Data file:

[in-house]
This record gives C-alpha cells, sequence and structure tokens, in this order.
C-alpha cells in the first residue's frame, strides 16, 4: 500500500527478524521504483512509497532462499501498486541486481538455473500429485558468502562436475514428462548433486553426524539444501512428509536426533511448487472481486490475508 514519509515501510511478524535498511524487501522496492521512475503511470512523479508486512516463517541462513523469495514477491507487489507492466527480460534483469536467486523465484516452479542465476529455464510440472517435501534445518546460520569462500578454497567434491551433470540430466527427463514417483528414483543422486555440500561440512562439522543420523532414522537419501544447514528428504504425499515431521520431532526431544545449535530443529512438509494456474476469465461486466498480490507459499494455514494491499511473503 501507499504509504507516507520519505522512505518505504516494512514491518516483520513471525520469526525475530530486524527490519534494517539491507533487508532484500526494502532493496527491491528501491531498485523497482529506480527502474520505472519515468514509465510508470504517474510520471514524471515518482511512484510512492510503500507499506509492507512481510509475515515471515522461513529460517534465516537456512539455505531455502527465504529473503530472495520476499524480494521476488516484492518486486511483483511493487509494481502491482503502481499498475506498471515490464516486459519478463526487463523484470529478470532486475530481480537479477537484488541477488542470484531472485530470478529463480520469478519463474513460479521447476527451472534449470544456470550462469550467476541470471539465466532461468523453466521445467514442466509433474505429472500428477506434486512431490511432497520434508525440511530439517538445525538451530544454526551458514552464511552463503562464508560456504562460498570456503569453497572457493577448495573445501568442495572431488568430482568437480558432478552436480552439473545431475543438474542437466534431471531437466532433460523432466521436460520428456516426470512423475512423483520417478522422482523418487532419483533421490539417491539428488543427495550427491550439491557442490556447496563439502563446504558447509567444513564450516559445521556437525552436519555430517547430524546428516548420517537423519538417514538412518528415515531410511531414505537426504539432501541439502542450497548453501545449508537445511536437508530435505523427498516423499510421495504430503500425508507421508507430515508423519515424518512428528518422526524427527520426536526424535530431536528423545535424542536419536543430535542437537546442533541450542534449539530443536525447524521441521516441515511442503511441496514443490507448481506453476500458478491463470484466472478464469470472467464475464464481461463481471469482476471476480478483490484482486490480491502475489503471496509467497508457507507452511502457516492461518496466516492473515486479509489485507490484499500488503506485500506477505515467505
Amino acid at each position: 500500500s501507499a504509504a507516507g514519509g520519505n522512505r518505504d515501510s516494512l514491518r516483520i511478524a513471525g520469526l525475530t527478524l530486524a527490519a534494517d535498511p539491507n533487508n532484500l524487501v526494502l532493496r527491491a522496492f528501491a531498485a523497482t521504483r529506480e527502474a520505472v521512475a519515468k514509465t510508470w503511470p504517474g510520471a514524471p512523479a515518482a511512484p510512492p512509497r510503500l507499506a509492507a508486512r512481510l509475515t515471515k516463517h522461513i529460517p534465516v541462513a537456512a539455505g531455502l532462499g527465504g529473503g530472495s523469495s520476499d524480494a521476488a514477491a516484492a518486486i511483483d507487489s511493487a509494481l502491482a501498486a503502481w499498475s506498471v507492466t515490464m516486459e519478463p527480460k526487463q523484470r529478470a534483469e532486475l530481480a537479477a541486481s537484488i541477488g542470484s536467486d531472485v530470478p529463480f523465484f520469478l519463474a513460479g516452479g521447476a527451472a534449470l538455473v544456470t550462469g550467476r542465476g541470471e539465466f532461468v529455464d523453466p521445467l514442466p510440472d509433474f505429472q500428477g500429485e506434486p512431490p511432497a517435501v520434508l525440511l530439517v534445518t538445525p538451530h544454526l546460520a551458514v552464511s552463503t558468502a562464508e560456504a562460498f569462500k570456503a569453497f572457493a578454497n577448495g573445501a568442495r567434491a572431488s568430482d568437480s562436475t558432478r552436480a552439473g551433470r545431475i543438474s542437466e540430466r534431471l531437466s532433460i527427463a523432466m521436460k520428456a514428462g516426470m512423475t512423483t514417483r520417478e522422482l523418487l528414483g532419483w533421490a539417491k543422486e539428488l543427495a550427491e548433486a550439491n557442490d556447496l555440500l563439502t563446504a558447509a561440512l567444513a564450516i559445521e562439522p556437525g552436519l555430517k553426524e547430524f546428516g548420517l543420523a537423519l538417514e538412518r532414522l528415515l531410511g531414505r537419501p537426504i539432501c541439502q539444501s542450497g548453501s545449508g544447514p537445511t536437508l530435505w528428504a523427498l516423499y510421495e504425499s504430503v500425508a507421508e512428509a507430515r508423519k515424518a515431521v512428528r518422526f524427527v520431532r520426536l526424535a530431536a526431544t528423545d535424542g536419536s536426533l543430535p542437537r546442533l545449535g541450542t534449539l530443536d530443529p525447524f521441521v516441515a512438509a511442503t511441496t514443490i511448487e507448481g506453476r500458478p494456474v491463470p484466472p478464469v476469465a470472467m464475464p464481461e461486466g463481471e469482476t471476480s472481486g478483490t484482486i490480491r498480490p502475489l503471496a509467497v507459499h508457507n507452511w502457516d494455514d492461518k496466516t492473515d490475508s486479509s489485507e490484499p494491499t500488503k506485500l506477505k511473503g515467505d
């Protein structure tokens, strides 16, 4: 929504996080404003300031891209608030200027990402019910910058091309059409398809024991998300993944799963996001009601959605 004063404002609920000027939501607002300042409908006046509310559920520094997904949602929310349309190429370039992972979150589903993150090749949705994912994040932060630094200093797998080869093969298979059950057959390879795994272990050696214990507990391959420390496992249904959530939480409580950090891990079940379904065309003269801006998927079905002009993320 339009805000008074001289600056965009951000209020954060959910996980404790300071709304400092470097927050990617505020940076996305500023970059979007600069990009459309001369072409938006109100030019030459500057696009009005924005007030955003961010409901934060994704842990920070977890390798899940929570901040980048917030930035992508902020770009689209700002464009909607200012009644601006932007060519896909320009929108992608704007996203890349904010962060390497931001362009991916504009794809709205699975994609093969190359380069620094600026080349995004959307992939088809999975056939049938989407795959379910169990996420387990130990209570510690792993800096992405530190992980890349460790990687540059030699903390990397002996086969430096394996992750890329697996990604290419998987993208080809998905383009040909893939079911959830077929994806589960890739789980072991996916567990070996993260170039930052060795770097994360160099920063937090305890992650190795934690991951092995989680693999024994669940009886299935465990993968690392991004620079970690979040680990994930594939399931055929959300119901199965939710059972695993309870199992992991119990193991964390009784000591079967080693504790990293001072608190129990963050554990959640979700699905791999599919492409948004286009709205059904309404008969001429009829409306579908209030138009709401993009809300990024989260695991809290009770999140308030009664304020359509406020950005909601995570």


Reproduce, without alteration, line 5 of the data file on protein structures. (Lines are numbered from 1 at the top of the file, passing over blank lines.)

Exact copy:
């Protein structure tokens, strides 16, 4: 929504996080404003300031891209608030200027990402019910910058091309059409398809024991998300993944799963996001009601959605 004063404002609920000027939501607002300042409908006046509310559920520094997904949602929310349309190429370039992972979150589903993150090749949705994912994040932060630094200093797998080869093969298979059950057959390879795994272990050696214990507990391959420390496992249904959530939480409580950090891990079940379904065309003269801006998927079905002009993320 339009805000008074001289600056965009951000209020954060959910996980404790300071709304400092470097927050990617505020940076996305500023970059979007600069990009459309001369072409938006109100030019030459500057696009009005924005007030955003961010409901934060994704842990920070977890390798899940929570901040980048917030930035992508902020770009689209700002464009909607200012009644601006932007060519896909320009929108992608704007996203890349904010962060390497931001362009991916504009794809709205699975994609093969190359380069620094600026080349995004959307992939088809999975056939049938989407795959379910169990996420387990130990209570510690792993800096992405530190992980890349460790990687540059030699903390990397002996086969430096394996992750890329697996990604290419998987993208080809998905383009040909893939079911959830077929994806589960890739789980072991996916567990070996993260170039930052060795770097994360160099920063937090305890992650190795934690991951092995989680693999024994669940009886299935465990993968690392991004620079970690979040680990994930594939399931055929959300119901199965939710059972695993309870199992992991119990193991964390009784000591079967080693504790990293001072608190129990963050554990959640979700699905791999599919492409948004286009709205059904309404008969001429009829409306579908209030138009709401993009809300990024989260695991809290009770999140308030009664304020359509406020950005909601995570």